The Sunday Best is a collection of articles I’ve curated from the furthest reaches of the internet for your reading pleasure.
Every week, I scan hundreds of headlines, read dozens of posts, and bring you the best of the best to save you time and mental energy.
Financial Independence (FI) is a primary focus, but it’s an awfully broad topic. I tend to approach FI and early retirement from a fatFIRE perspective and through the lens of a physician, so expect to see those biases in the selected articles.
For more great articles, take a peek at The Sunday Best Archives. Now let’s get to the best… The Sunday Best!
The Sunday Best
Our friend Dr. James Turner launched a brand new podcast titled simply The Physician Philosopher Podcast. He promises an uncurated and unapologetic look at physician life. Episode #1: My View on This Changed My Life.
Do you believe an expert can manage your money better than you can? Changing your view on this can change your life. A look at the data from endowment leaders by Larry Swedroe of Advisor Perspectives. The Best and the Brightest Fail at Investment Management.
Food is one of the top three things we spend money on. Laurie of the Three Year Experiment set a goal to cut her food budget in half. She found success! How I Went from Spending $1250 to $600 on Groceries in Two Months.
But you really want a Peleton! I mean, Dr. Turner has one, why can’t you? Well, you can, but you can have a similar setup for a lot less. The Penny Hoarder explains. Want a Peloton But Don’t Have $2K? Here’s How to Make a Cheaper Alternative.
How about a cheaper alternative to the costly med school and residency interview process? Dr. Michelle Finkel, the founder of Insider Medical Admissions, explains how The Virtual Interview for Medical School and Residency Will Save Everyone a Bundle of Money.
Remember the 7-Figure Urologist? You’ve read his story, and The White Coat Investor gives you an opportunity to listen to more of it. How to Make Seven Figures in Medicine – Podcast #174.
- Bonus 1: The 7-Figure Urologist: Origin Story
- Bonus 2: The Lucrative Side Hustles of a 7-Figure Urologist
Of course he has side hustles. Several of them, actually. Why would a physician do such a thing? The Top 5 Reasons Your Doctor Has a Side Hustle.
The family behind Physician Finance Basics doesn’t need to hustle. In fact, they don’t even need to save money anymore to reach financial independence by normal retirement age. Coast FI: Our 2020 Goal.
- Bonus: What is Coast FI? FIRE FAQ: Frequently Asked Questions About Financial Independence & Retiring Early
Coasting is not the same as doing nothing. You still need to do some maintenance, like rebalancing your portfolio, for example. The Chicago Financial Planner describes 4 Benefits of Portfolio Rebalancing.
Have you ever thought about the order of investing, i.e. which accounts you should prioritize? Dr. Brent Lacey of The Scope of Practice has. 9 Easy Steps to Building a Great Investing Strategy Using the Tax-Efficient Waterfall.
Memory Lane: My Old Florida Condo is For Sale Again
I spend way too much time looking at real estate listings on Zillow, and usually I’m looking in our neck of the woods, but occasionally I roam around.
This week, I decided to take a peek at what the housing market looks like in Gainesville, Florida, the place where I bought my first home as a resident. I haven’t lived there since 2006, and I haven’t owned a place there since I finally sold mine in 2014 after having two renters over about 7 to 8 years.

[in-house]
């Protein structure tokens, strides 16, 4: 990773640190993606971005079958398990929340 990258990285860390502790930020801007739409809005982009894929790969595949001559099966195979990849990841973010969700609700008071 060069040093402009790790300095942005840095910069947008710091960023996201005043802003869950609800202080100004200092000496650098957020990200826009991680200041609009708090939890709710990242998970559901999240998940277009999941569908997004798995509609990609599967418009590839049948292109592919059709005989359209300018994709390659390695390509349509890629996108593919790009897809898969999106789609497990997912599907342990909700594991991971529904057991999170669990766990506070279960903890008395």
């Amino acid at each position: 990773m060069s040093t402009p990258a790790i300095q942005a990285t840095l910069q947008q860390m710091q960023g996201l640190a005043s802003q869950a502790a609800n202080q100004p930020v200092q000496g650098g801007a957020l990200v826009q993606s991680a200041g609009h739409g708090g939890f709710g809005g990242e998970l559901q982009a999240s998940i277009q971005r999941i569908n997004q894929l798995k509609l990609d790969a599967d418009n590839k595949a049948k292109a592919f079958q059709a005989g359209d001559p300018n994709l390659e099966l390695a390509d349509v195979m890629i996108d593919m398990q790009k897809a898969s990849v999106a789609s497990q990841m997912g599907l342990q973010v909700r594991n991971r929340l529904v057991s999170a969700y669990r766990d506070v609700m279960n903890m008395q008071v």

Lo and behold, not only was there a place for sale in my old building, the one for sale happens to by my exact unit!
I was the second owner. Someone bought it as an investment and flipped it about a year later for a $10,500 profit. Although, factoring in association dues of $175 a month plus property taxes and realtor fees, the previous owner probably didn’t do much better than break even.
I bought it as an intern when I was still living up north and found a tenant to rent the place out for the 8 months prior to my arrival. After living there three years and using it as a home base for a year, I once again found tenants to help pay the bills.
In hindsight, I should have sold it in 2006 or 2007 when I stopped living there. A similar unit sold for just under $200,000 at the time. I decided to wait and let the condo’s value continue to appreciate with renters paying the mortgage.
That was dumb.
When my second tenant was ready to move out in 2014, I sold it for $149,900, or probably $40,000 less than I could have gotten 8 years earlier. It’s been almost six years to the day since that day since owner number three took ownership, and how much is it listed for now?
That sounds like a lot, but when you consider the fact that it sold for half that 18 years ago, you realize that the price appreciated only 4% per year, on average. How do I know? The Rule of 72, of course.
And again, once you factor in the condo dues, property taxes, and improvements (the place looks way nicer now with new floors, paint, and appliances), the return over nearly two decades is reduced to next to nothing.
That’s also assuming it actually sells for list price. Although many real estate markets are hot right now, a 2 bed, 2 bath in the same building just sold for $215,000 earlier this summer. My old place is a 1 bed, 1 bath. It might be worth closer to $200,000 than $225,000.
Never think of your primary home as an investment. As far as investments go, they’re rarely all that great. Yes, leverage can boost your returns, but they can also put you underwater. Plenty of people found themselves in that position shortly after I moved out of that place.
A primary home is a great place to make memories, though, and I have many fond memories of my three years in that place. If those walls could talk…
Have an outstanding week!
-Physician on FIRE